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Tiny surgical robots could transform detection and treatment of cancers

A tiny robot which can travel deep into the lungs to detect and treat the first signs of cancer has been developed by researchers at the University of Leeds.

Researchers at the University’s STORM Lab have developed an ultra-soft tentacle controlled by magnets, measuring just 2 millimeters in diameter. This innovative technology has the potential to revolutionize the treatment of lung cancer by providing a more accurate and less invasive approach. The magnetic tentacle robot was tested on a cadaver’s lungs and demonstrated the ability to travel 37% deeper than standard equipment, resulting in less tissue damage. 

The research, funded by the European Research Council, has been published in Nature Engineering Communications. Professor Pietro Valdastri, Director of the STORM Lab, highlighted the advantages of this approach, including its specificity to anatomy, softness, and shape-controllability via magnetics. Lung cancer, with its high mortality rate, often requires invasive surgical intervention, leading to tissue removal and potential impact on lung function. The magnetic tentacle robot could enable less invasive treatment, targeting only malignant cells while preserving healthy tissue and organ function.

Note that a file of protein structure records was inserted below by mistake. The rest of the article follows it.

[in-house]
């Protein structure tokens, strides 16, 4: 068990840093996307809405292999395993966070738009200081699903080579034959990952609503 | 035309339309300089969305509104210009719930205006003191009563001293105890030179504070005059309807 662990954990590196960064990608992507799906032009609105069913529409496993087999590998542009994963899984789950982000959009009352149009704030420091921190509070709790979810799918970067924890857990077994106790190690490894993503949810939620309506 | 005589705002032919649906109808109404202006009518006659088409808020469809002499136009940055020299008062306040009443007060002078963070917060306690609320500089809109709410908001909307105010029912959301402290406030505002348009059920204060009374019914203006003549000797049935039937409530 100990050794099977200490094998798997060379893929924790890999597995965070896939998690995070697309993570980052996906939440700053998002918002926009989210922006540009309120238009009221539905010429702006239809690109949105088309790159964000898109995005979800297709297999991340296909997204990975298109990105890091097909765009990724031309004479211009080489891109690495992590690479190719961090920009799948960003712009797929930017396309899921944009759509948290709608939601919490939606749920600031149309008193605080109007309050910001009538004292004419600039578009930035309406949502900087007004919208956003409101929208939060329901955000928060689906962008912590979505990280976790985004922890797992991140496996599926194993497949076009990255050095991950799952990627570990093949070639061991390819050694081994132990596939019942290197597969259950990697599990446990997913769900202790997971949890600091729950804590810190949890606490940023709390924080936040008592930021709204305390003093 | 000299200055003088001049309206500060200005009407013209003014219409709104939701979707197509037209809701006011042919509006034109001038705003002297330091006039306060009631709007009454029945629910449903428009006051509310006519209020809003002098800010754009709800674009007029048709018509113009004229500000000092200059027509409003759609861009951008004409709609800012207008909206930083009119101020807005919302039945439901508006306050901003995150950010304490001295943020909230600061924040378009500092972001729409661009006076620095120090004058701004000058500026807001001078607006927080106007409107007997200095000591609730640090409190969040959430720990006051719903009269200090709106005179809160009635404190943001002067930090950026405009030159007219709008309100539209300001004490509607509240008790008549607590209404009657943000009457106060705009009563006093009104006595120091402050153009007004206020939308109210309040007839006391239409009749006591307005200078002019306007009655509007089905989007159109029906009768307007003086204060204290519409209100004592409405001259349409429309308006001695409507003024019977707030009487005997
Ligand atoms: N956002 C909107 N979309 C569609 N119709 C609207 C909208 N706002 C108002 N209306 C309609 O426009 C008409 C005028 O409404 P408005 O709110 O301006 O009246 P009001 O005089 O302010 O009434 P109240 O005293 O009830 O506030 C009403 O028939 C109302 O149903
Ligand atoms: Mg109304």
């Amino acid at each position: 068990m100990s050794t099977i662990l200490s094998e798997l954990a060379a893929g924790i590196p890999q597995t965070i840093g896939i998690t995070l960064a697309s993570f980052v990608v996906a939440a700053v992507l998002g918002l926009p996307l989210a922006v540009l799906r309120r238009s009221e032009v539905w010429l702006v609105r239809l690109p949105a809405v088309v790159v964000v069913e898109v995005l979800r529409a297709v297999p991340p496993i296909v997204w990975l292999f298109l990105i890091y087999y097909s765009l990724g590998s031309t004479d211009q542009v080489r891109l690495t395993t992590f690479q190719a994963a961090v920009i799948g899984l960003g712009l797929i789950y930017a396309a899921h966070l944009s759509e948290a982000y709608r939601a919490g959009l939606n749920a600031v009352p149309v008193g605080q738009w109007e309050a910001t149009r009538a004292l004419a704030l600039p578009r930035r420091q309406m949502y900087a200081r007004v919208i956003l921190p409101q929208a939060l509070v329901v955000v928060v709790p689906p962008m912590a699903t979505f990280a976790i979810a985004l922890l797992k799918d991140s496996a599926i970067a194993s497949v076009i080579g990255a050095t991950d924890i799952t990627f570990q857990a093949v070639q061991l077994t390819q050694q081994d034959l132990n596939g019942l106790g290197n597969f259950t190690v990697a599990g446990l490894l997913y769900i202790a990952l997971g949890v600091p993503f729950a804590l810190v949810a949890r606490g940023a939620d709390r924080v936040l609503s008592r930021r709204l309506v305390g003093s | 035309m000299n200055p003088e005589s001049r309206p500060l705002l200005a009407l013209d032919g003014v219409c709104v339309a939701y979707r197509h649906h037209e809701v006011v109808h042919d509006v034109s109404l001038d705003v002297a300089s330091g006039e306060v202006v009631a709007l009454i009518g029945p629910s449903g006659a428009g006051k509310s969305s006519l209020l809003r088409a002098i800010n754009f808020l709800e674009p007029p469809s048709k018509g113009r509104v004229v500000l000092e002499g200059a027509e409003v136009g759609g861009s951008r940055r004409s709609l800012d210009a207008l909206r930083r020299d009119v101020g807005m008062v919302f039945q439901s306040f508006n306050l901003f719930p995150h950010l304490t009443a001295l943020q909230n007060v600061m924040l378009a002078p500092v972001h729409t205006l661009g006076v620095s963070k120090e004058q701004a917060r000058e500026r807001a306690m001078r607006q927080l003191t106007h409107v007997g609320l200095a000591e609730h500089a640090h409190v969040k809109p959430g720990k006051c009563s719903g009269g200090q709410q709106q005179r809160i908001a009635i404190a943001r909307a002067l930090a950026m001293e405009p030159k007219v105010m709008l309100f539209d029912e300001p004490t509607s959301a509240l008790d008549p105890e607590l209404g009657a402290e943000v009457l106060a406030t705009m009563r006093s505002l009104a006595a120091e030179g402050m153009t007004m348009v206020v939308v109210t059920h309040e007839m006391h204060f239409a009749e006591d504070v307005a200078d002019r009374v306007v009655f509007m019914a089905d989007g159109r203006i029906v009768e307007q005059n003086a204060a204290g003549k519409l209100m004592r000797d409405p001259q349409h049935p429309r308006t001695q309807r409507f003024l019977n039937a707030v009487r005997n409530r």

The team plans to collect data for human trials. Additionally, the STORM Lab researchers have explored the use of two independent magnetic robots for endonasal brain surgery, allowing one robot to move a camera and the other to control a laser for tumor removal. These silicone-based devices minimize tissue damage and are guided by magnets mounted on robotic arms outside the patient’s body. The successful trials on a skull replica demonstrate the potential for collaborative work between magnetic robots in confined areas of the human anatomy.

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